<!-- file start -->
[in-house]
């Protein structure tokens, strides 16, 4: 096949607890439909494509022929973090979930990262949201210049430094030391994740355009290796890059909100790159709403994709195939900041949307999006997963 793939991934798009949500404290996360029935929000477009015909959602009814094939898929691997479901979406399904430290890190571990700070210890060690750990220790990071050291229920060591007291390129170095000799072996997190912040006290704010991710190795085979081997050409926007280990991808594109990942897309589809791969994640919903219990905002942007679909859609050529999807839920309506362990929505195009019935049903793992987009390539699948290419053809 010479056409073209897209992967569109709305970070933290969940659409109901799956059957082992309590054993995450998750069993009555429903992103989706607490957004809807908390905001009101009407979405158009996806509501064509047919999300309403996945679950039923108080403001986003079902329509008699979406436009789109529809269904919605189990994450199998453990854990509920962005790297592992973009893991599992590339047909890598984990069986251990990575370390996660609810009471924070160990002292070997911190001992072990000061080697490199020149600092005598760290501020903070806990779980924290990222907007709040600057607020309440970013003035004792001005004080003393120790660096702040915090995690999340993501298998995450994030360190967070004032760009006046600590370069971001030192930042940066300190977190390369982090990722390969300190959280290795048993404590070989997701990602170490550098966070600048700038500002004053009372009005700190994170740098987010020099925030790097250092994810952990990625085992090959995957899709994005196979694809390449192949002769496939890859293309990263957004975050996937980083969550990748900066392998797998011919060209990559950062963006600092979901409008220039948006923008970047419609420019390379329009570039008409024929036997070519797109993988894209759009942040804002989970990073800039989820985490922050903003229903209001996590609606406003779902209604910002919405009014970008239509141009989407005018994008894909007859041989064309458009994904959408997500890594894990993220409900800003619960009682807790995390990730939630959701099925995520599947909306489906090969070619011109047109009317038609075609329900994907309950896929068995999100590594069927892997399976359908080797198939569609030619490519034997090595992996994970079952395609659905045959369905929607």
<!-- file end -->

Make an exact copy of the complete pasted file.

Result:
[in-house]
């Protein structure tokens, strides 16, 4: 096949607890439909494509022929973090979930990262949201210049430094030391994740355009290796890059909100790159709403994709195939900041949307999006997963 793939991934798009949500404290996360029935929000477009015909959602009814094939898929691997479901979406399904430290890190571990700070210890060690750990220790990071050291229920060591007291390129170095000799072996997190912040006290704010991710190795085979081997050409926007280990991808594109990942897309589809791969994640919903219990905002942007679909859609050529999807839920309506362990929505195009019935049903793992987009390539699948290419053809 010479056409073209897209992967569109709305970070933290969940659409109901799956059957082992309590054993995450998750069993009555429903992103989706607490957004809807908390905001009101009407979405158009996806509501064509047919999300309403996945679950039923108080403001986003079902329509008699979406436009789109529809269904919605189990994450199998453990854990509920962005790297592992973009893991599992590339047909890598984990069986251990990575370390996660609810009471924070160990002292070997911190001992072990000061080697490199020149600092005598760290501020903070806990779980924290990222907007709040600057607020309440970013003035004792001005004080003393120790660096702040915090995690999340993501298998995450994030360190967070004032760009006046600590370069971001030192930042940066300190977190390369982090990722390969300190959280290795048993404590070989997701990602170490550098966070600048700038500002004053009372009005700190994170740098987010020099925030790097250092994810952990990625085992090959995957899709994005196979694809390449192949002769496939890859293309990263957004975050996937980083969550990748900066392998797998011919060209990559950062963006600092979901409008220039948006923008970047419609420019390379329009570039008409024929036997070519797109993988894209759009942040804002989970990073800039989820985490922050903003229903209001996590609606406003779902209604910002919405009014970008239509141009989407005018994008894909007859041989064309458009994904959408997500890594894990993220409900800003619960009682807790995390990730939630959701099925995520599947909306489906090969070619011109047109009317038609075609329900994907309950896929068995999100590594069927892997399976359908080797198939569609030619490519034997090595992996994970079952395609659905045959369905929607």